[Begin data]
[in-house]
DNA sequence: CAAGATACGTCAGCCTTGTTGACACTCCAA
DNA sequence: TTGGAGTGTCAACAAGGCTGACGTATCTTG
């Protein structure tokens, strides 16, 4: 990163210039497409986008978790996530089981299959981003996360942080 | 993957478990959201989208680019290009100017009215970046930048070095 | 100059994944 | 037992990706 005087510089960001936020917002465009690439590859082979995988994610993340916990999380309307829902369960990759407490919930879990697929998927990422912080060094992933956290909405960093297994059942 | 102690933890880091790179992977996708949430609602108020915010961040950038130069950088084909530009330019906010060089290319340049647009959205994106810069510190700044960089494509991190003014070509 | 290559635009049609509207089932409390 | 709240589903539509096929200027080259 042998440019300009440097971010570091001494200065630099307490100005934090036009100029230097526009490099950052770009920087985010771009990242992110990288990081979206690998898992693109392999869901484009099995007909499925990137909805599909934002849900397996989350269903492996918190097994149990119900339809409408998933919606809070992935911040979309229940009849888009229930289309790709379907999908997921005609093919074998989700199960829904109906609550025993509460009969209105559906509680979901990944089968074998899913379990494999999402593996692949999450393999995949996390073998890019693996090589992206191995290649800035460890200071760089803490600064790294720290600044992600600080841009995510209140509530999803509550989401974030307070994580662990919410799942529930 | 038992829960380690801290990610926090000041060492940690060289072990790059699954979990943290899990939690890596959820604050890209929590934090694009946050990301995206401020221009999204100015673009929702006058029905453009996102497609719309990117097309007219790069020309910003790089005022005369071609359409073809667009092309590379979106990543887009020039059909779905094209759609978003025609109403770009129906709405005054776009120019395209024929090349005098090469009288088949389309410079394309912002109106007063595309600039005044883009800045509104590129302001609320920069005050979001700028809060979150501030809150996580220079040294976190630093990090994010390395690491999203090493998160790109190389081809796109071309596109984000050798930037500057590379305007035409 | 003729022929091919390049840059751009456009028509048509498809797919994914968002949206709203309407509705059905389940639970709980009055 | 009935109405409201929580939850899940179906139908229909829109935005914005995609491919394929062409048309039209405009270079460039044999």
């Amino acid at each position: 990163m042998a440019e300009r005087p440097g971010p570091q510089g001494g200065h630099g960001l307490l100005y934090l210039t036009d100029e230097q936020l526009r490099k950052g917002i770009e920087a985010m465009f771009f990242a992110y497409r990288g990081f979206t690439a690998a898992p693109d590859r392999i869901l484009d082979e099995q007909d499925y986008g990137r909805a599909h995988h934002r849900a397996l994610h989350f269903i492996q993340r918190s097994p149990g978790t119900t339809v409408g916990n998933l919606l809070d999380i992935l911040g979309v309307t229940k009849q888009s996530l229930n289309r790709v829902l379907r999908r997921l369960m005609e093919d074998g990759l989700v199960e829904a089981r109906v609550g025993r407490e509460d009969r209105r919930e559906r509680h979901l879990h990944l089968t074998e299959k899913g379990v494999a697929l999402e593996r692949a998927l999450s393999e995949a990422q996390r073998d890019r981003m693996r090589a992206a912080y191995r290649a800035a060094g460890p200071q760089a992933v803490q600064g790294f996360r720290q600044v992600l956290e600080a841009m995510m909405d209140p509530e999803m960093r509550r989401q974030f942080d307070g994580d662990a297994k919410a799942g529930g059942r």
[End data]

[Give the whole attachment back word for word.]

[in-house]
DNA sequence: CAAGATACGTCAGCCTTGTTGACACTCCAA
DNA sequence: TTGGAGTGTCAACAAGGCTGACGTATCTTG
């Protein structure tokens, strides 16, 4: 990163210039497409986008978790996530089981299959981003996360942080 | 993957478990959201989208680019290009100017009215970046930048070095 | 100059994944 | 037992990706 005087510089960001936020917002465009690439590859082979995988994610993340916990999380309307829902369960990759407490919930879990697929998927990422912080060094992933956290909405960093297994059942 | 102690933890880091790179992977996708949430609602108020915010961040950038130069950088084909530009330019906010060089290319340049647009959205994106810069510190700044960089494509991190003014070509 | 290559635009049609509207089932409390 | 709240589903539509096929200027080259 042998440019300009440097971010570091001494200065630099307490100005934090036009100029230097526009490099950052770009920087985010771009990242992110990288990081979206690998898992693109392999869901484009099995007909499925990137909805599909934002849900397996989350269903492996918190097994149990119900339809409408998933919606809070992935911040979309229940009849888009229930289309790709379907999908997921005609093919074998989700199960829904109906609550025993509460009969209105559906509680979901990944089968074998899913379990494999999402593996692949999450393999995949996390073998890019693996090589992206191995290649800035460890200071760089803490600064790294720290600044992600600080841009995510209140509530999803509550989401974030307070994580662990919410799942529930 | 038992829960380690801290990610926090000041060492940690060289072990790059699954979990943290899990939690890596959820604050890209929590934090694009946050990301995206401020221009999204100015673009929702006058029905453009996102497609719309990117097309007219790069020309910003790089005022005369071609359409073809667009092309590379979106990543887009020039059909779905094209759609978003025609109403770009129906709405005054776009120019395209024929090349005098090469009288088949389309410079394309912002109106007063595309600039005044883009800045509104590129302001609320920069005050979001700028809060979150501030809150996580220079040294976190630093990090994010390395690491999203090493998160790109190389081809796109071309596109984000050798930037500057590379305007035409 | 003729022929091919390049840059751009456009028509048509498809797919994914968002949206709203309407509705059905389940639970709980009055 | 009935109405409201929580939850899940179906139908229909829109935005914005995609491919394929062409048309039209405009270079460039044999």
């Amino acid at each position: 990163m042998a440019e300009r005087p440097g971010p570091q510089g001494g200065h630099g960001l307490l100005y934090l210039t036009d100029e230097q936020l526009r490099k950052g917002i770009e920087a985010m465009f771009f990242a992110y497409r990288g990081f979206t690439a690998a898992p693109d590859r392999i869901l484009d082979e099995q007909d499925y986008g990137r909805a599909h995988h934002r849900a397996l994610h989350f269903i492996q993340r918190s097994p149990g978790t119900t339809v409408g916990n998933l919606l809070d999380i992935l911040g979309v309307t229940k009849q888009s996530l229930n289309r790709v829902l379907r999908r997921l369960m005609e093919d074998g990759l989700v199960e829904a089981r109906v609550g025993r407490e509460d009969r209105r919930e559906r509680h979901l879990h990944l089968t074998e299959k899913g379990v494999a697929l999402e593996r692949a998927l999450s393999e995949a990422q996390r073998d890019r981003m693996r090589a992206a912080y191995r290649a800035a060094g460890p200071q760089a992933v803490q600064g790294f996360r720290q600044v992600l956290e600080a841009m995510m909405d209140p509530e999803m960093r509550r989401q974030f942080d307070g994580d662990a297994k919410a799942g529930g059942r």